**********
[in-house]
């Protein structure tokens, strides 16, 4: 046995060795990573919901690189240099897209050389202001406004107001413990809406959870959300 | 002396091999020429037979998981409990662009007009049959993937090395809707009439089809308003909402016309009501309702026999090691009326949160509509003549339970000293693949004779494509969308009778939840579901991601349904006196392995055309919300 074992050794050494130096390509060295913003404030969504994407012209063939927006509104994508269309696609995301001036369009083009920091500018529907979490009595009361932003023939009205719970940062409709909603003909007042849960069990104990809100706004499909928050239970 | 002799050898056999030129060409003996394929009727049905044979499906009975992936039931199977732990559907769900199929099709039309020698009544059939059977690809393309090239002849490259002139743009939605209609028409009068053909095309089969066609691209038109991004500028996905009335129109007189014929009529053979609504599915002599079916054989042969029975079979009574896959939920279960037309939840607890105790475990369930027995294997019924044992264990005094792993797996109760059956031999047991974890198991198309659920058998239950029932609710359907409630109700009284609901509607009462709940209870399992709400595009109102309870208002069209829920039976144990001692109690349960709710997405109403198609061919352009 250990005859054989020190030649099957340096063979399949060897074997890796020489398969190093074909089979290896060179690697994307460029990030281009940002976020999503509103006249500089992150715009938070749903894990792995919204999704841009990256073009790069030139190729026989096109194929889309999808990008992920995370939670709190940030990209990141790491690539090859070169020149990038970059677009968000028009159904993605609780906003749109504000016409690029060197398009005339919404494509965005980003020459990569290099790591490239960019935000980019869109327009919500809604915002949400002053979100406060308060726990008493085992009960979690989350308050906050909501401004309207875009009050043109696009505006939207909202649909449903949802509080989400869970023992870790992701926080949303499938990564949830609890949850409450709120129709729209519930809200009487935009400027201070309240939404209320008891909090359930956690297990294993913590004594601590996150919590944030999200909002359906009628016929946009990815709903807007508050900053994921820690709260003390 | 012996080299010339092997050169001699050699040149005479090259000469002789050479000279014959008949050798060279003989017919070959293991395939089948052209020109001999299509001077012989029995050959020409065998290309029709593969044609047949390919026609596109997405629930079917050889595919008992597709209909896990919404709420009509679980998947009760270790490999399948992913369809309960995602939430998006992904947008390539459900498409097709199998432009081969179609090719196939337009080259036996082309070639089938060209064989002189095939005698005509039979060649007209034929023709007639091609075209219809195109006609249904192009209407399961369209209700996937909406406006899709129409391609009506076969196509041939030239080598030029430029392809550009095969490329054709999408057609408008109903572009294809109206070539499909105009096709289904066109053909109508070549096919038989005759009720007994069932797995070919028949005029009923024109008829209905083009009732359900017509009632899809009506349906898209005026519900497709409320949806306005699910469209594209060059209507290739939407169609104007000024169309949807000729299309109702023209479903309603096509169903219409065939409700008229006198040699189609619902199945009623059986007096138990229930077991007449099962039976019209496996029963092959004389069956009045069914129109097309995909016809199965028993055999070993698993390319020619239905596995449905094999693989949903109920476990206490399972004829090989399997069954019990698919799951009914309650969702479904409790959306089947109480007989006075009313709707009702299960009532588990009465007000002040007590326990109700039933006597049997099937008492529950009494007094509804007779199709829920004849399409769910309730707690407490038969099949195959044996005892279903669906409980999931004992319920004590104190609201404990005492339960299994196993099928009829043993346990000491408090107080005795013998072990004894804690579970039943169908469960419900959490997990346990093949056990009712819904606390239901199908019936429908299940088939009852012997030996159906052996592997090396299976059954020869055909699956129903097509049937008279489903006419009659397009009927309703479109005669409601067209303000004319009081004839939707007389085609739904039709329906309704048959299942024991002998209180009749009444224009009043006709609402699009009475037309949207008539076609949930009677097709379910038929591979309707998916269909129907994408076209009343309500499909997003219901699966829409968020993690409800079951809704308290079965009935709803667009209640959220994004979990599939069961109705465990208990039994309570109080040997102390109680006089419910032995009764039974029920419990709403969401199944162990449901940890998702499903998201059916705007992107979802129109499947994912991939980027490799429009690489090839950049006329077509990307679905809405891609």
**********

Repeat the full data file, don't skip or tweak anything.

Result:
[in-house]
């Protein structure tokens, strides 16, 4: 046995060795990573919901690189240099897209050389202001406004107001413990809406959870959300 | 002396091999020429037979998981409990662009007009049959993937090395809707009439089809308003909402016309009501309702026999090691009326949160509509003549339970000293693949004779494509969308009778939840579901991601349904006196392995055309919300 074992050794050494130096390509060295913003404030969504994407012209063939927006509104994508269309696609995301001036369009083009920091500018529907979490009595009361932003023939009205719970940062409709909603003909007042849960069990104990809100706004499909928050239970 | 002799050898056999030129060409003996394929009727049905044979499906009975992936039931199977732990559907769900199929099709039309020698009544059939059977690809393309090239002849490259002139743009939605209609028409009068053909095309089969066609691209038109991004500028996905009335129109007189014929009529053979609504599915002599079916054989042969029975079979009574896959939920279960037309939840607890105790475990369930027995294997019924044992264990005094792993797996109760059956031999047991974890198991198309659920058998239950029932609710359907409630109700009284609901509607009462709940209870399992709400595009109102309870208002069209829920039976144990001692109690349960709710997405109403198609061919352009 250990005859054989020190030649099957340096063979399949060897074997890796020489398969190093074909089979290896060179690697994307460029990030281009940002976020999503509103006249500089992150715009938070749903894990792995919204999704841009990256073009790069030139190729026989096109194929889309999808990008992920995370939670709190940030990209990141790491690539090859070169020149990038970059677009968000028009159904993605609780906003749109504000016409690029060197398009005339919404494509965005980003020459990569290099790591490239960019935000980019869109327009919500809604915002949400002053979100406060308060726990008493085992009960979690989350308050906050909501401004309207875009009050043109696009505006939207909202649909449903949802509080989400869970023992870790992701926080949303499938990564949830609890949850409450709120129709729209519930809200009487935009400027201070309240939404209320008891909090359930956690297990294993913590004594601590996150919590944030999200909002359906009628016929946009990815709903807007508050900053994921820690709260003390 | 012996080299010339092997050169001699050699040149005479090259000469002789050479000279014959008949050798060279003989017919070959293991395939089948052209020109001999299509001077012989029995050959020409065998290309029709593969044609047949390919026609596109997405629930079917050889595919008992597709209909896990919404709420009509679980998947009760270790490999399948992913369809309960995602939430998006992904947008390539459900498409097709199998432009081969179609090719196939337009080259036996082309070639089938060209064989002189095939005698005509039979060649007209034929023709007639091609075209219809195109006609249904192009209407399961369209209700996937909406406006899709129409391609009506076969196509041939030239080598030029430029392809550009095969490329054709999408057609408008109903572009294809109206070539499909105009096709289904066109053909109508070549096919038989005759009720007994069932797995070919028949005029009923024109008829209905083009009732359900017509009632899809009506349906898209005026519900497709409320949806306005699910469209594209060059209507290739939407169609104007000024169309949807000729299309109702023209479903309603096509169903219409065939409700008229006198040699189609619902199945009623059986007096138990229930077991007449099962039976019209496996029963092959004389069956009045069914129109097309995909016809199965028993055999070993698993390319020619239905596995449905094999693989949903109920476990206490399972004829090989399997069954019990698919799951009914309650969702479904409790959306089947109480007989006075009313709707009702299960009532588990009465007000002040007590326990109700039933006597049997099937008492529950009494007094509804007779199709829920004849399409769910309730707690407490038969099949195959044996005892279903669906409980999931004992319920004590104190609201404990005492339960299994196993099928009829043993346990000491408090107080005795013998072990004894804690579970039943169908469960419900959490997990346990093949056990009712819904606390239901199908019936429908299940088939009852012997030996159906052996592997090396299976059954020869055909699956129903097509049937008279489903006419009659397009009927309703479109005669409601067209303000004319009081004839939707007389085609739904039709329906309704048959299942024991002998209180009749009444224009009043006709609402699009009475037309949207008539076609949930009677097709379910038929591979309707998916269909129907994408076209009343309500499909997003219901699966829409968020993690409800079951809704308290079965009935709803667009209640959220994004979990599939069961109705465990208990039994309570109080040997102390109680006089419910032995009764039974029920419990709403969401199944162990449901940890998702499903998201059916705007992107979802129109499947994912991939980027490799429009690489090839950049006329077509990307679905809405891609």